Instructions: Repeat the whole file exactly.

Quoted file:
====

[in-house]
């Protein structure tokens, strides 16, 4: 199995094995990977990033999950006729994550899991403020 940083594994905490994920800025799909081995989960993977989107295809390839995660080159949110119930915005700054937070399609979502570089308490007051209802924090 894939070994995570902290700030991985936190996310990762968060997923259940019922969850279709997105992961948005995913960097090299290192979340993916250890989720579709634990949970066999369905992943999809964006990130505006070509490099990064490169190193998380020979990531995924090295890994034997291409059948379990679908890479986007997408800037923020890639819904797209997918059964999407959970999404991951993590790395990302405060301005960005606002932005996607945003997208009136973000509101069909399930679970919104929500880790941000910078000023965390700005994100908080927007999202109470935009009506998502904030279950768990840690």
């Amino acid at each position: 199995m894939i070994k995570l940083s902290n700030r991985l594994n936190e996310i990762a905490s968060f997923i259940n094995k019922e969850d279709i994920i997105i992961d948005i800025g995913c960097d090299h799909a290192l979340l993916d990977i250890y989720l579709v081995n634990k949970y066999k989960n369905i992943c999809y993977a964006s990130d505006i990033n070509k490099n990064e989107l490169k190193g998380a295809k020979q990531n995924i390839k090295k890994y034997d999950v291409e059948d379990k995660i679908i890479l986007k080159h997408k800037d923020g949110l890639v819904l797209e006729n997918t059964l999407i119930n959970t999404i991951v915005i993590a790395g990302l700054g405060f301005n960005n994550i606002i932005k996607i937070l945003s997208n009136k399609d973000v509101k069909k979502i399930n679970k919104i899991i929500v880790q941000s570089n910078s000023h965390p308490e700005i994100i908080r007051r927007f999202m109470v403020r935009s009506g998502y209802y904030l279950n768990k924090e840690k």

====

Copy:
[in-house]
């Protein structure tokens, strides 16, 4: 199995094995990977990033999950006729994550899991403020 940083594994905490994920800025799909081995989960993977989107295809390839995660080159949110119930915005700054937070399609979502570089308490007051209802924090 894939070994995570902290700030991985936190996310990762968060997923259940019922969850279709997105992961948005995913960097090299290192979340993916250890989720579709634990949970066999369905992943999809964006990130505006070509490099990064490169190193998380020979990531995924090295890994034997291409059948379990679908890479986007997408800037923020890639819904797209997918059964999407959970999404991951993590790395990302405060301005960005606002932005996607945003997208009136973000509101069909399930679970919104929500880790941000910078000023965390700005994100908080927007999202109470935009009506998502904030279950768990840690």
């Amino acid at each position: 199995m894939i070994k995570l940083s902290n700030r991985l594994n936190e996310i990762a905490s968060f997923i259940n094995k019922e969850d279709i994920i997105i992961d948005i800025g995913c960097d090299h799909a290192l979340l993916d990977i250890y989720l579709v081995n634990k949970y066999k989960n369905i992943c999809y993977a964006s990130d505006i990033n070509k490099n990064e989107l490169k190193g998380a295809k020979q990531n995924i390839k090295k890994y034997d999950v291409e059948d379990k995660i679908i890479l986007k080159h997408k800037d923020g949110l890639v819904l797209e006729n997918t059964l999407i119930n959970t999404i991951v915005i993590a790395g990302l700054g405060f301005n960005n994550i606002i932005k996607i937070l945003s997208n009136k399609d973000v509101k069909k979502i399930n679970k919104i899991i929500v880790q941000s570089n910078s000023h965390p308490e700005i994100i908080r007051r927007f999202m109470v403020r935009s009506g998502y209802y904030l279950n768990k924090e840690k």